Common law marriage and everything there is(n’t) to know about it
The myth around the concept of common law marriage persists, despite it being just a myth. Allied to this is a lack of understanding about the limited legal protection this 'non-status' provides.
With the number of cohabiting couples drastically increasing over the years, we have seen a spike in enquiries from unmarried couples. The Office for National Statistics (ONS) confirmed that there were 19.4 million families in the UK in 2020: an increase of 7.4% over the decade. Couples cohabiting has increased to 5.1 million from just 2.8 million in 2002. There has been a 50% decline in the rate of marriages between 1972 and 2019 (this is before one considers the impact of the pandemic).
As family law specialists, we have seen a dramatic increase in cohabitees seeking legal assistance in resolving issues - concerning both finances and children - arising from their separation. Unfortunately, we find that many of these individuals have failed to seek legal advice early on in their relationships. This is understandable; it certainly isn’t romantic to propose a meeting with solicitors about separation when deciding to move in together or try for a baby. However, this could be something that you will be thankful for in the unfortunate event that your relationship breaks down at some point.
Regardless of the length of your relationship, as a cohabitee, any claim you might have over your ex partner’s assets is likely to be weaker than if you were married (or in civil partnership). Additionally, intestacy rules do not recognise a common law spouse.
Currently, a cohabitee can only make a financial claim against the other under property law (Trusts of Land and Appointment of Trustees Act 1996) or under Schedule 1 of the Children Act 1989 if seeking provisions for the benefit of a child. Child maintenance can be sought separately through the Child Maintenance Service (CMS) for children under the age of 16 or under 20 if they are still in full-time education.
We can advise you on how you can seek child maintenance, a lump sum to meet a specific child’s needs, housing for them, school fees payment or additional payments for any disability the child may have.
The extent to which a party can seek an interest in their former partner's or jointly-owned property is highly fact-specific and will depend, amongst other things, on the parties' intentions at the outset and respective financial contributions. Again, we can advise you on the best approach.
Precautions all cohabitees should take during a relationship
In order to avoid any unpleasant surprises on the breakdown of your relationship, it is sensible to instruct solicitors to prepare a declaration of trust in relation to property owned, and/or a more general cohabitation agreement. These would set out each party's rights and responsibilities in relation to the property where they live or intend to live together, financial arrangements between them (both during and, if applicable, following cohabitation), and arrangements for any children and the arrangements to be made if they decide that they no longer want to live together. Such instruments are not always enforceable, but, if properly prepared, they can (at the very least) be highly persuasive in court proceedings. More importantly, by aiming to establish certainty, they can assist in preventing or limiting any disputes on the breakdown of the relationship.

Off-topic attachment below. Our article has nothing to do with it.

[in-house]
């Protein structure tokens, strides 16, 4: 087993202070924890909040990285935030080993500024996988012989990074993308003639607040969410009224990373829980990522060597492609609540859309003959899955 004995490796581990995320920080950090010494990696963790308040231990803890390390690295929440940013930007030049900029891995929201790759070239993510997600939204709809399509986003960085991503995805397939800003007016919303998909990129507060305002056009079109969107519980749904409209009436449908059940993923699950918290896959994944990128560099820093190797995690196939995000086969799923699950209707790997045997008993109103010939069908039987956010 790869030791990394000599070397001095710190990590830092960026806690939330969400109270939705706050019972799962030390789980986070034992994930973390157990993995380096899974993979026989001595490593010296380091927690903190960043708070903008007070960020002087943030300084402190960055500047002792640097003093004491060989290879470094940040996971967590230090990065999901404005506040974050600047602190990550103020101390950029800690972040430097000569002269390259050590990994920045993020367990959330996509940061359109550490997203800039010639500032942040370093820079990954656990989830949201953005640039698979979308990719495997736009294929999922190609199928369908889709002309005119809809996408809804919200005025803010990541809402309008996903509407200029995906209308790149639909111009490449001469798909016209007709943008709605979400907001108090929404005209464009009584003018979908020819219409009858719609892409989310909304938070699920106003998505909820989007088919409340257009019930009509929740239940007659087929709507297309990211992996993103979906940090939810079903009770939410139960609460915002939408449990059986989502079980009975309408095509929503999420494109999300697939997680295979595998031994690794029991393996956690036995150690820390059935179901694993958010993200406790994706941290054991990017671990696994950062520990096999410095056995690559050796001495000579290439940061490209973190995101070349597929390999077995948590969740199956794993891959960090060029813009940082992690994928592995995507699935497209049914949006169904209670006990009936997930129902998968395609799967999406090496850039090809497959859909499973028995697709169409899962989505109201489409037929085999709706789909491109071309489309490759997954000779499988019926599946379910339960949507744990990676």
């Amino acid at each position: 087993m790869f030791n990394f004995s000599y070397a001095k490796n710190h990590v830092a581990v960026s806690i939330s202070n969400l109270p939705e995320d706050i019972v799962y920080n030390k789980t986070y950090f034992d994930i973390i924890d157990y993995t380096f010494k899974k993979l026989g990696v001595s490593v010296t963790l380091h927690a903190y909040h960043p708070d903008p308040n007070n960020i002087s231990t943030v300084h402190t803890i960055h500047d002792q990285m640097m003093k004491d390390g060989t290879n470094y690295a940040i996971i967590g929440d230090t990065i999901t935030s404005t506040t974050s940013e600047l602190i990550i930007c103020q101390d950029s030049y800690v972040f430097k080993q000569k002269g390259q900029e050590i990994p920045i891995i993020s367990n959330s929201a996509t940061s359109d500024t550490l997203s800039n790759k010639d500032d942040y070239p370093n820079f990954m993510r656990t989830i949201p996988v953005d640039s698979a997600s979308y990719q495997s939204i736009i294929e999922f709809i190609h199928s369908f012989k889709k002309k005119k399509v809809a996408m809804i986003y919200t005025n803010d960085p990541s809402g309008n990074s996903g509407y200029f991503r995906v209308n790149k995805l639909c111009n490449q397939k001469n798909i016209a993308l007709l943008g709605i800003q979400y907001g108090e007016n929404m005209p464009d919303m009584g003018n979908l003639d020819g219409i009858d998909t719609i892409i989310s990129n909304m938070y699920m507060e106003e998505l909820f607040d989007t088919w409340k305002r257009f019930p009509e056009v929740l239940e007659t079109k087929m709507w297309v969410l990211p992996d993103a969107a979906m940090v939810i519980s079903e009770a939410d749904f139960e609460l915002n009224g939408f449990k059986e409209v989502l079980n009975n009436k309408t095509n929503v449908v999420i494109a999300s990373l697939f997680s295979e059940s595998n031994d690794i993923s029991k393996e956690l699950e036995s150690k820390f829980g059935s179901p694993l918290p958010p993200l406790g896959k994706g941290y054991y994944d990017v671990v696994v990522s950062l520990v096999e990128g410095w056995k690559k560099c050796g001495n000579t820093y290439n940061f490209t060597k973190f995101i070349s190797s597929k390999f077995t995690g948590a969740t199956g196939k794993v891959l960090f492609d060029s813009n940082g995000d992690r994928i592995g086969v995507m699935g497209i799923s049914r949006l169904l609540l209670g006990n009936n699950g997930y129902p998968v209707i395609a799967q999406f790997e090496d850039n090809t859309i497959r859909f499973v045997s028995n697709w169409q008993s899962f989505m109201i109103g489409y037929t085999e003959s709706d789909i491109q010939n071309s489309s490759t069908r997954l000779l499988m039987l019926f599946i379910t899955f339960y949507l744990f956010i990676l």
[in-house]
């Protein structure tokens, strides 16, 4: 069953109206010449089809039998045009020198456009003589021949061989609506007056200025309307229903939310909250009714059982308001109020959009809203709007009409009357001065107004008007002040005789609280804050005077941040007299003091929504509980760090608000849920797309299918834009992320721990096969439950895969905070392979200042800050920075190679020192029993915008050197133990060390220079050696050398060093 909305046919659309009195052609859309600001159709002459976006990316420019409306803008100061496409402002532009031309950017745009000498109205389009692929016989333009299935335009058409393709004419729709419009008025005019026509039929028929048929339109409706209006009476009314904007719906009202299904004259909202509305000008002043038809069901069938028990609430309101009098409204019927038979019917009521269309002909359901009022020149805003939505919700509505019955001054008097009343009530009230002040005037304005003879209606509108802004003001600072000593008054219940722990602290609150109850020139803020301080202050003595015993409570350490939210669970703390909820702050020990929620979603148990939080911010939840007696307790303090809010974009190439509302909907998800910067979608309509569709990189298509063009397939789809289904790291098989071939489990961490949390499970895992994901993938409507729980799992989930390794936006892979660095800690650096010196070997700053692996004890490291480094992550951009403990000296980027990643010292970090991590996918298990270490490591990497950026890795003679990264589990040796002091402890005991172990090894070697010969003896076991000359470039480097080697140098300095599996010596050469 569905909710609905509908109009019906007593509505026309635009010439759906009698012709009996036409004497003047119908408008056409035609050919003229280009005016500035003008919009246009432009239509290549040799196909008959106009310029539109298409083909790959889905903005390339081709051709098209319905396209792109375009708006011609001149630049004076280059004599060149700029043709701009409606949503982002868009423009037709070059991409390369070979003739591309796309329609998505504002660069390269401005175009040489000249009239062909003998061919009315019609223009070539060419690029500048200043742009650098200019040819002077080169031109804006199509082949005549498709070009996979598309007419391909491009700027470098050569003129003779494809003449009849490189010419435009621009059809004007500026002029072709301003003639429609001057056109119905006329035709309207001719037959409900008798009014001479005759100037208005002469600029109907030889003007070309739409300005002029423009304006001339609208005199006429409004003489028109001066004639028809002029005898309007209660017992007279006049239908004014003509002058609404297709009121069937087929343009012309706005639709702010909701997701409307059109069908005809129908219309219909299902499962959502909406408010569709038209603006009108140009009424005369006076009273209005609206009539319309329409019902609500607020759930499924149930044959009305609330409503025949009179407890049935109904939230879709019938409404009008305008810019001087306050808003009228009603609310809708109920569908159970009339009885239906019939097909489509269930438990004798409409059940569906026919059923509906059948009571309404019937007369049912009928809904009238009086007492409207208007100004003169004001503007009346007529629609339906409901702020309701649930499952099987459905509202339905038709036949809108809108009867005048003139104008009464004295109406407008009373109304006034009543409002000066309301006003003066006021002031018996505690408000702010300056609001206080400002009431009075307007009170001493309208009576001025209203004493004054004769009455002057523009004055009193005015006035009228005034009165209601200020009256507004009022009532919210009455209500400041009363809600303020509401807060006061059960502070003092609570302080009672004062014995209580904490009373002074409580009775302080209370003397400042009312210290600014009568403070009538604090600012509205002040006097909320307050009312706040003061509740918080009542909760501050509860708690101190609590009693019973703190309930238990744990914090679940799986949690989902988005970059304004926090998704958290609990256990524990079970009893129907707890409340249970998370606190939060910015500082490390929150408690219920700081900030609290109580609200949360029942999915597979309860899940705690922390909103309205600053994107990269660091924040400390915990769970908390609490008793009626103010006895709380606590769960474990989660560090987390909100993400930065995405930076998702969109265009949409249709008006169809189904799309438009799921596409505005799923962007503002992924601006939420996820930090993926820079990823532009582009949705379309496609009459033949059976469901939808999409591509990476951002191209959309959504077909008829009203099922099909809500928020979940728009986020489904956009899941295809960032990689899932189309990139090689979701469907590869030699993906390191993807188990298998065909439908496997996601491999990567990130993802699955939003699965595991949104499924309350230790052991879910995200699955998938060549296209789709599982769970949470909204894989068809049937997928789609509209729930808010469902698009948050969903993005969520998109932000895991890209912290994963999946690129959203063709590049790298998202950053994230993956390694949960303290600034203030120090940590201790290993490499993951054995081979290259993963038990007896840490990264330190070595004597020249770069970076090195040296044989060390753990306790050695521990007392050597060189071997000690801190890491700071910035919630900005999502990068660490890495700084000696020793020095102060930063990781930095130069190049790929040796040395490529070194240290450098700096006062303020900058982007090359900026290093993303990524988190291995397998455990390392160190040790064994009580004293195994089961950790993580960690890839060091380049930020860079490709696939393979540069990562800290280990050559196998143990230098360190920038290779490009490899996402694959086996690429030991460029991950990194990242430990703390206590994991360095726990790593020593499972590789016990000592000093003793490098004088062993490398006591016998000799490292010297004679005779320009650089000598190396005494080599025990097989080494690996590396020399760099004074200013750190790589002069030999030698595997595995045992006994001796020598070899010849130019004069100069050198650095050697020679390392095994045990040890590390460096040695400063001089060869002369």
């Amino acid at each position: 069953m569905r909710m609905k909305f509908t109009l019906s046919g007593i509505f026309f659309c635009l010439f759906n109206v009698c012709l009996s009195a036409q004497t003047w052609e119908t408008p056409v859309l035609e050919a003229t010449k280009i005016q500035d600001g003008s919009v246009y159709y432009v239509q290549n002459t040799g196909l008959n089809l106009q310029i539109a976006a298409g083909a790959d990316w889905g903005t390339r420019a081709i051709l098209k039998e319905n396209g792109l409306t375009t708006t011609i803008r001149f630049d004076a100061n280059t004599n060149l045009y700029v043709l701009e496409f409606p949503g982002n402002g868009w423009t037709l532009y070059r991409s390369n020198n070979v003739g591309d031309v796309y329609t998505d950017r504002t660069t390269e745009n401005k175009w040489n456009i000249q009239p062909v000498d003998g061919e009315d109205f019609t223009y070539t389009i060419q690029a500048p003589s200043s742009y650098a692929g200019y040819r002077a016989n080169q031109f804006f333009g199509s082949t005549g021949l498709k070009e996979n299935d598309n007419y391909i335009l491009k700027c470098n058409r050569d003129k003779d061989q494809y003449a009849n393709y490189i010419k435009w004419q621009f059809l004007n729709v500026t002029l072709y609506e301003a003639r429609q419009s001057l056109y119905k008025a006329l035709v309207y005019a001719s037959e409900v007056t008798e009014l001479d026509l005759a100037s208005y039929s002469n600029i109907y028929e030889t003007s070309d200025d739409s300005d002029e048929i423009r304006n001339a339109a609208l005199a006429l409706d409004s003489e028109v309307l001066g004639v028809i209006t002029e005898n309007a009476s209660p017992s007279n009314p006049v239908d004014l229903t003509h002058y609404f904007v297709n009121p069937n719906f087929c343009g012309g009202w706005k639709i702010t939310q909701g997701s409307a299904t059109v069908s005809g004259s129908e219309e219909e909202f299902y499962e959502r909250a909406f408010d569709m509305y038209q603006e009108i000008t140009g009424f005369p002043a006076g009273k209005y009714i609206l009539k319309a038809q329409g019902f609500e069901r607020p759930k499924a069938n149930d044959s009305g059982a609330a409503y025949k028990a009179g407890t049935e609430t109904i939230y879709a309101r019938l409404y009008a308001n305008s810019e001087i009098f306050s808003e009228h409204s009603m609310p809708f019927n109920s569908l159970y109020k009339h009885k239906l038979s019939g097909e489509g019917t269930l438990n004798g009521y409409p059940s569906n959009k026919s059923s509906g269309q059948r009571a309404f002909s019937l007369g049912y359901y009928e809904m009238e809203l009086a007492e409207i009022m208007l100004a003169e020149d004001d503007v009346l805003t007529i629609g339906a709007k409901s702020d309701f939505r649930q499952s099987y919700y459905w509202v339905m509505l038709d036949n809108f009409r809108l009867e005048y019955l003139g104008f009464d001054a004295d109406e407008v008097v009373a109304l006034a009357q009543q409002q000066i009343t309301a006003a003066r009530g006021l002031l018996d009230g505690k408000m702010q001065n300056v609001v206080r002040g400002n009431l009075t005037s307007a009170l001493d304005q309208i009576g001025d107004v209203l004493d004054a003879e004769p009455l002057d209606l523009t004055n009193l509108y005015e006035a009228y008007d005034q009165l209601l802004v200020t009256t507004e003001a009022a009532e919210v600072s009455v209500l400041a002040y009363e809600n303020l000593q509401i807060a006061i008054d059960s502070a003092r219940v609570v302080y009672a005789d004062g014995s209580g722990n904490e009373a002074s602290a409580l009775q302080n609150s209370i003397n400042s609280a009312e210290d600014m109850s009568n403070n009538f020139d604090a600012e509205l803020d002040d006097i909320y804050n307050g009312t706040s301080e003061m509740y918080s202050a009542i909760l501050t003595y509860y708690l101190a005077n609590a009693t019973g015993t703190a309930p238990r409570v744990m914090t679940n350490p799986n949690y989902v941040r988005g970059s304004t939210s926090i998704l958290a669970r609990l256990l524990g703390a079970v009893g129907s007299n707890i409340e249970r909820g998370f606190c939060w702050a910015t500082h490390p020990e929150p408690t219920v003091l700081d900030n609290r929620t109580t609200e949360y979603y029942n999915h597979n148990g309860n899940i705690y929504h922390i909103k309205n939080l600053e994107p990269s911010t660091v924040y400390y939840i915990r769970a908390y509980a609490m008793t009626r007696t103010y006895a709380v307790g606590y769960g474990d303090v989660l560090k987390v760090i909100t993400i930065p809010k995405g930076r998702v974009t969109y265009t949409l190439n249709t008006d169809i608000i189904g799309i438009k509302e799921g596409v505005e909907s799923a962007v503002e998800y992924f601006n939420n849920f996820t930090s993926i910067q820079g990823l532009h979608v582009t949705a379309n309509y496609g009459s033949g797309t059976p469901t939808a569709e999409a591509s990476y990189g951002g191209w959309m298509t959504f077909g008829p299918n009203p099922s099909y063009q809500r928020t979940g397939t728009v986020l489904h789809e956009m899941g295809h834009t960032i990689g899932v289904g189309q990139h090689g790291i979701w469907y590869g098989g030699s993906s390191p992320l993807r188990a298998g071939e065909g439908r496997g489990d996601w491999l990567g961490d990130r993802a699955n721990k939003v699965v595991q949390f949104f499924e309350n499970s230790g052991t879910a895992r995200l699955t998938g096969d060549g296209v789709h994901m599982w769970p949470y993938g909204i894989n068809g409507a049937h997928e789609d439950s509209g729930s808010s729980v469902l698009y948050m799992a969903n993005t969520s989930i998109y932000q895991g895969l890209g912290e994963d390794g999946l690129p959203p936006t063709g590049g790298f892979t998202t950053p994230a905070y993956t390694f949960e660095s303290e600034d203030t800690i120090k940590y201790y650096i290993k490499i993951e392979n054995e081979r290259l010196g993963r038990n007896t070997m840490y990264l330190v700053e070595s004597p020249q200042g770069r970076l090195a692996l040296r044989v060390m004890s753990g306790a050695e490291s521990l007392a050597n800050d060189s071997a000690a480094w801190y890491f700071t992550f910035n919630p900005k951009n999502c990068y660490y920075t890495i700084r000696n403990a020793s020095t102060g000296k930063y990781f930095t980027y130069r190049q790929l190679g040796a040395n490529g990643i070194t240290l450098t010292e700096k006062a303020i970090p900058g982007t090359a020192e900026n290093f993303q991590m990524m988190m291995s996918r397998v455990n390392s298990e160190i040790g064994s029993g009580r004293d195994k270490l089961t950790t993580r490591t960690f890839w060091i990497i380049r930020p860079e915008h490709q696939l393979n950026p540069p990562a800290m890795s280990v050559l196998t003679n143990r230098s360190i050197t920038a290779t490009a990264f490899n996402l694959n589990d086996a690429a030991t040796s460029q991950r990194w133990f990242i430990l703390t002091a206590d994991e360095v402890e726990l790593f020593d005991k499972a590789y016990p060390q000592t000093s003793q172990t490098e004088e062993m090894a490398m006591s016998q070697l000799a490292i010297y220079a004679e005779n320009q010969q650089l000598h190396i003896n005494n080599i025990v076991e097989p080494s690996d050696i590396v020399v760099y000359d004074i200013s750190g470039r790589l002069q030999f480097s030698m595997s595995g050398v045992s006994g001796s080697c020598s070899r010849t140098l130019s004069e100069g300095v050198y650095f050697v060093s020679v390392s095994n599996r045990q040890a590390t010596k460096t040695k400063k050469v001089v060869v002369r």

You should also make sure that you have up-to-date wills at all times that properly reflect your wishes. Finally, you should consider having an adequate life insurance policy in place to provide for your partner in the event that you predecease them.
Calls for the reform of cohabitation rights are not new. In 2007 the Law Commission published a report in 2007 setting out a number of proposals for reform. These were rejected by the Cameron government. In 2022, reform was again proposed by the Women and Equalities Committee. Their report was also rejected by the government, which stated that existing work on the law of marriage and divorce must be concluded first. Caroline Nokes MP, Chair of the Women and Equalities Committee, expressed her views on the decision:-
“It is deeply disappointing that the Government has closed off the possibility of better legal protections for cohabiting partners for the foreseeable future. In doing so it relies on flawed logic. Weddings law and financial provision on divorce are wholly separate areas of family law. There is no reason the Government should not prioritise law reform for cohabiting partners alongside this. Moreover, changes to weddings and divorce law could take many years. This response effectively kicks the issue into the long grass and risks leaving a growing number of cohabitants financially vulnerable...”
Given the sharp increase in the number of cohabiting couples, one would expect the government to be giving this matter more urgent attention. In the meantime, cohabitees are encouraged to take pre-emptive steps to avoid the potential for messy disputes.
If you require advice and/or representation in respect of a divorce or separation contact our specialist family law solicitors by sending us an email, completing our online enquiry form or calling on 020 3811 2782
Articles are intended as an introduction to the topic and do not constitute legal advice.